If I am called out for a bug that caused 200 calls from angry customers, should I not be asked to explain my understanding of what I did wrong and how I am going to fix it and finally, what I am going to do to make sure it doesn't happen again? There might be someone in that group of 80 that says "I had that same problem 5 years ago and here is what I did to fix the code and learning X area in Y framework really helped me understand what I did wrong and the right way to do it" but without an audience of brilliant minds who have all screwed up, you have to handle it on your own. The comradery that I have with the person who wasn't involved but could help me was created which can be very positive.

I'm curious about if any of you have had this type of process at your work and if you liked it, hated it, etc. and ultimately if it seemed to be effective in solving problems.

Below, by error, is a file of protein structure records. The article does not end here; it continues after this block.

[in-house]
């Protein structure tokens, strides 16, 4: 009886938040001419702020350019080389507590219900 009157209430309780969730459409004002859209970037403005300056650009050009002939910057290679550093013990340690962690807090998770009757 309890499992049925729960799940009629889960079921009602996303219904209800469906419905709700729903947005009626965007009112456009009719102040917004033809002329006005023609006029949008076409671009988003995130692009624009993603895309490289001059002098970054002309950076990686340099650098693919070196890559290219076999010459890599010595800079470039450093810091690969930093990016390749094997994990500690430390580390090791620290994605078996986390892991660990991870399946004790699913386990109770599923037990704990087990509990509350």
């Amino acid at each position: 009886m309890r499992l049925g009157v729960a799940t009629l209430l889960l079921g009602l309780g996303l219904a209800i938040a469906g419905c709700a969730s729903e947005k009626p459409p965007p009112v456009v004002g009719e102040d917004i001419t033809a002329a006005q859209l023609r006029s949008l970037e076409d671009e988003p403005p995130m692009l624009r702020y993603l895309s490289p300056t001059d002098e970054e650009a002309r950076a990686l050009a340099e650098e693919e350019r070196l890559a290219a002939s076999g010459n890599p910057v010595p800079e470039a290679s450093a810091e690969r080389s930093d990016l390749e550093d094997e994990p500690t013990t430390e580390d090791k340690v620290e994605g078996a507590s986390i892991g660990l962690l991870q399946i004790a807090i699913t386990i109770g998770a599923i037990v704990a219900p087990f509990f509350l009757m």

• I can't answer as the question has been closed, but some things that jump out. Teams are isolated Until you grasp that there is a greater good, then a culture of animosity will continue - especially as you deem one team to be at fault. Problem ownership If the person blindly created the problem, what possibly makes you think they are best placed to fix it on their own Feelings Criticism hurts. Go read the seminal "How to win friends and influence people" or Google it. Management The elephant in the room is the failing manager. I'd suggest you find a way deal with that.
    – Robbie Dee
    Commented Oct 15, 2015 at 10:44

1 Answer 1


The answer @gnat pointed to considers public shaming as "amateurish". I'd go a step further and even call it harmful.

There are a million things to be said about your situation and way more ways for me to guess what really is going wrong there, however, there is one fundamental aspect that public shaming has: In a scenario in which you can point to single people for blaming, no one is safe any longer.